The topic at the heart of Wonders of the Arctic and its associated information are both key pieces of the program’s overall presentation.  The two in themselves do plenty to keep viewers entertained.  When they are set against one another, they ensure even more, audiences’ engagement.  While both elements play their own important part in the program’s whole, they are just two of the program’s key elements.  The program’s cinematography is just as important to note in examining its presentation as the previously discussed elements.  Audiences will marvel at the aerial shots over the mountainous parts of the region just as much as they will the footage recorded in the area’s icy waters.  Viewers will enjoy just as much getting to ride along on sled dog rides across the icy terrain.  These are just some of the ways in which the program’s cinematography stands out.  There is so much more for audiences to enjoy just from the visual angle here.  When that outstanding overall cinematography is set alongside the program’s largely focused topic and equally engaging information, they make the program overall a work that, again, students and lovers of the biological and ecological sciences will appreciate.

Wonders of the Arctic, another entry in Shout! Factory’s IMAX series, is a work that students and lovers of the biological and ecological sciences will appreciate.  They will agree it is a program worth at least one watch.  That is proven in part through the program’s largely focused central topic.  While it walks the line between being informative and influencing, it never allows itself to become preachy unlike a couple of its counterparts.  The information presented throughout the program is just as important to note because it ensures even more, audiences’ engagement.  The program’s cinematography rounds out its most important elements.  Each element is important in its own right to the program’s presentation.  All things considered, they make Wonders of the Arctic a program worth at least one watch by students and lovers of the biological and ecological sciences.  It is available now in stores and online and can be ordered online direct via Shout! Factory’s online store.  More information on this and other titles from Shout! Factory is available online now at:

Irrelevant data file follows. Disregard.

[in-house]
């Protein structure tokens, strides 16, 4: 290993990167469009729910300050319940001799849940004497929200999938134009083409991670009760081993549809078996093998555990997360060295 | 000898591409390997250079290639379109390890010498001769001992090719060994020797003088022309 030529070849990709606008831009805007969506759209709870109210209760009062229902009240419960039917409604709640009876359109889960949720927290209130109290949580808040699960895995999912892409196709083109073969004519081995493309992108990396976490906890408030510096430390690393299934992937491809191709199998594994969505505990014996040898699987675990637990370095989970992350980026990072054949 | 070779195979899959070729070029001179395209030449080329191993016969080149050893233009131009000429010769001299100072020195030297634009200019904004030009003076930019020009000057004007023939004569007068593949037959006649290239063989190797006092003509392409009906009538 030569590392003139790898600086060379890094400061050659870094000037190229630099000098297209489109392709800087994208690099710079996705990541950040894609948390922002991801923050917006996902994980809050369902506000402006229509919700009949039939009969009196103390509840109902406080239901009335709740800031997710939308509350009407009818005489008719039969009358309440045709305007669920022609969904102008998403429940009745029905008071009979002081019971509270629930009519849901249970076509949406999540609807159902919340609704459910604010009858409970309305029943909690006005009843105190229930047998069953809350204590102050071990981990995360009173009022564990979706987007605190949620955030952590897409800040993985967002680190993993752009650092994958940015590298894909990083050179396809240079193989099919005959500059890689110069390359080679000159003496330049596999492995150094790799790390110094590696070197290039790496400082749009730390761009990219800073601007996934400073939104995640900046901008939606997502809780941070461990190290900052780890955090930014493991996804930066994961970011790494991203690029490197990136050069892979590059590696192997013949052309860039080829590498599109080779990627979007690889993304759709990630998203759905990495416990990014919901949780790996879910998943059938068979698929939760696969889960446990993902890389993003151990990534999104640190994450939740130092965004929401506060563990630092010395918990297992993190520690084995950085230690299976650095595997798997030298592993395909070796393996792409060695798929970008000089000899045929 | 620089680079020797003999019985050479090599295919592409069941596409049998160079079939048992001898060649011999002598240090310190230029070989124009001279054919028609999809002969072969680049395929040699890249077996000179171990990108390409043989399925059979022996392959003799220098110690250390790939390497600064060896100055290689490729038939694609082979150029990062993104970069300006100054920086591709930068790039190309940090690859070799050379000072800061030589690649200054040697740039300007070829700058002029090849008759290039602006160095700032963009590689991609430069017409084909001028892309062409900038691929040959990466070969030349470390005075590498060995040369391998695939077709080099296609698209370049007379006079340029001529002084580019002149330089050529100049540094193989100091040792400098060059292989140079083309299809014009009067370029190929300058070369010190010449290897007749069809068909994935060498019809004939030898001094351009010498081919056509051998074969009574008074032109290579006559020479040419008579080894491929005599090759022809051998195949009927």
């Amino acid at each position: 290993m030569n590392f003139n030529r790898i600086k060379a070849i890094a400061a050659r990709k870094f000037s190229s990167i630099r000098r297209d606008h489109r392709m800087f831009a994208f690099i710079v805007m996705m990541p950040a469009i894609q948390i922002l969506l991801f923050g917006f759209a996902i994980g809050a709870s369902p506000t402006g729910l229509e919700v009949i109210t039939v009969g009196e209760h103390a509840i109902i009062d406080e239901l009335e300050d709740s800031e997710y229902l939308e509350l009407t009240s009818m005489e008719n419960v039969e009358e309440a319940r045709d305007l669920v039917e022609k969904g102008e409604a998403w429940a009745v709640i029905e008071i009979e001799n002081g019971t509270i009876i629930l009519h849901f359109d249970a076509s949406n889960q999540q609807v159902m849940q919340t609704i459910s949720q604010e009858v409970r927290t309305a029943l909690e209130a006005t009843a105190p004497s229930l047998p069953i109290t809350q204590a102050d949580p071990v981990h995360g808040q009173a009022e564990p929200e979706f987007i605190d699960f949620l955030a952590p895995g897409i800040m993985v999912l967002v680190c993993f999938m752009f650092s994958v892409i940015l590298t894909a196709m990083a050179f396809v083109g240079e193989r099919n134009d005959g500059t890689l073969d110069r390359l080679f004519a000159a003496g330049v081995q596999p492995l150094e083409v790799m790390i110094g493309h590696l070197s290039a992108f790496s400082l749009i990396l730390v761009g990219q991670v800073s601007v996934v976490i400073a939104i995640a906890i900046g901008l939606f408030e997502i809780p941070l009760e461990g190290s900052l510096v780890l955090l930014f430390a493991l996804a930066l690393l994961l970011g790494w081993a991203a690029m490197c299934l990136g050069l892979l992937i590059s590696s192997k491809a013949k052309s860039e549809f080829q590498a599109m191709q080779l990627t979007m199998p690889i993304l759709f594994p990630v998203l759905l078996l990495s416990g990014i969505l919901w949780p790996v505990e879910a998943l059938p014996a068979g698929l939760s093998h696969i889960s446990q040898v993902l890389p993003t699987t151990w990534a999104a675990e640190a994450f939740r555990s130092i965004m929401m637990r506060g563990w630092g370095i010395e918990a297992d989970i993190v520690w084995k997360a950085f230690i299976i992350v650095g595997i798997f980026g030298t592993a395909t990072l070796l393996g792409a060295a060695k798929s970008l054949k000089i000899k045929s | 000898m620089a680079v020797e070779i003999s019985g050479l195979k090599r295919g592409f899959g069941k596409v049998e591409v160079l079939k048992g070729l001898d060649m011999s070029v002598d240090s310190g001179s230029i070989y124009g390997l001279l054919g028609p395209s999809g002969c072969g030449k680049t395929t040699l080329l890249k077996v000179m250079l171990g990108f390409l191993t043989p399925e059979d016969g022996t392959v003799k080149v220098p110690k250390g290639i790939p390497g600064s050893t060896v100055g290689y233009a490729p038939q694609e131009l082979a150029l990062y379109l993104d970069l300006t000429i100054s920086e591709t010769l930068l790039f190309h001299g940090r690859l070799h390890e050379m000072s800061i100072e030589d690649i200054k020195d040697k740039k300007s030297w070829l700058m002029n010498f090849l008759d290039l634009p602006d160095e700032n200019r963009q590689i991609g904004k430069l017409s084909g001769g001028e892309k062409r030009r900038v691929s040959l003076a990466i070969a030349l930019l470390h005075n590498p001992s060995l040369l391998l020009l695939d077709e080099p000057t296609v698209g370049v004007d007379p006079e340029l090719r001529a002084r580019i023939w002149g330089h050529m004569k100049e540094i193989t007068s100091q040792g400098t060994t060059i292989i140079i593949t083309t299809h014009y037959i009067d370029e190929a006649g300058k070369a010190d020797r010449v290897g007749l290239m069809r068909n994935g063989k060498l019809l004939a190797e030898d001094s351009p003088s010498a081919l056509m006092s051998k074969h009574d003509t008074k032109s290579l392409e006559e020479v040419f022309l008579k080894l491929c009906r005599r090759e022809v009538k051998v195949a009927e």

Website: http://www.shoutfactory.com

Facebook: http://www.facebook.com/shoutfactoryofficial

Twitter: http://twitter.com/ShoutFactory

 

 

 

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La La Land Is Phil’s Picks’ Most Laudable Movie Of 2016

Courtesy: Black Label Media/Gilbert Films/Impostor Pictures

Courtesy: Black Label Media/Gilbert Films/Impostor Pictures

The end is here.  2016 officially ends tonight.  So with the year’s end here, Phil’s Picks has one last year-ender before the clock strikes midnight and we welcome 2017.  That final list of the year is the year’s top new movies overall.  It includes both independent releases and theatrical releases.

One of the biggest surprises of the year was La La Land.  It is a breath of fresh air in a field of films overly crowded by prequels, sequels and remakes.  Little Men, another independent offering, is also in this list.  Sure, its premise isn’t overly new.  But at the same time, audiences don’t see a lot of movies with its premise about two young men becoming friends while their parents fight.  It sends a powerful message.  On the bigger stage, Dr. Strange and Star Wars: Rogue One are on the list along with Jason Bourne.

As a final reminder, the list includes both the Top 10 movie picks from Phil’s Picks plus five honorable mention titles for a total of 15 movies.  That being said, here for you is Phil’s Picks 2016 Top 10 New Movies list.

 

2016 PHIL’S PICKS 2016 TOP 10 NEW MOVIES

 

  1.  La La Land

 

  1. Fences

 

  1. Little Men

 

  1. Marguerite

 

  1. Zootopia

 

  1. Dr. Strange

 

  1. Jason Bourne

 

  1. Star Wars: Rogue One

 

  1. Moana

 

  1. Deadpool

 

  1. Star Trek Beyond

 

  1. Queen of Katwe

 

  1. The Edge of Seventeen

 

  1. Captain America: Civil War

 

  1. The Nice Guys

 

To keep up with the latest sports and entertainment news and reviews, go online to http://www.facebook.com/philspicks and “Like” it.  Fans can always keep up with the latest sports and entertainment news and reviews in the Phil’s Picks blog at https://philspicks.wordpress.com.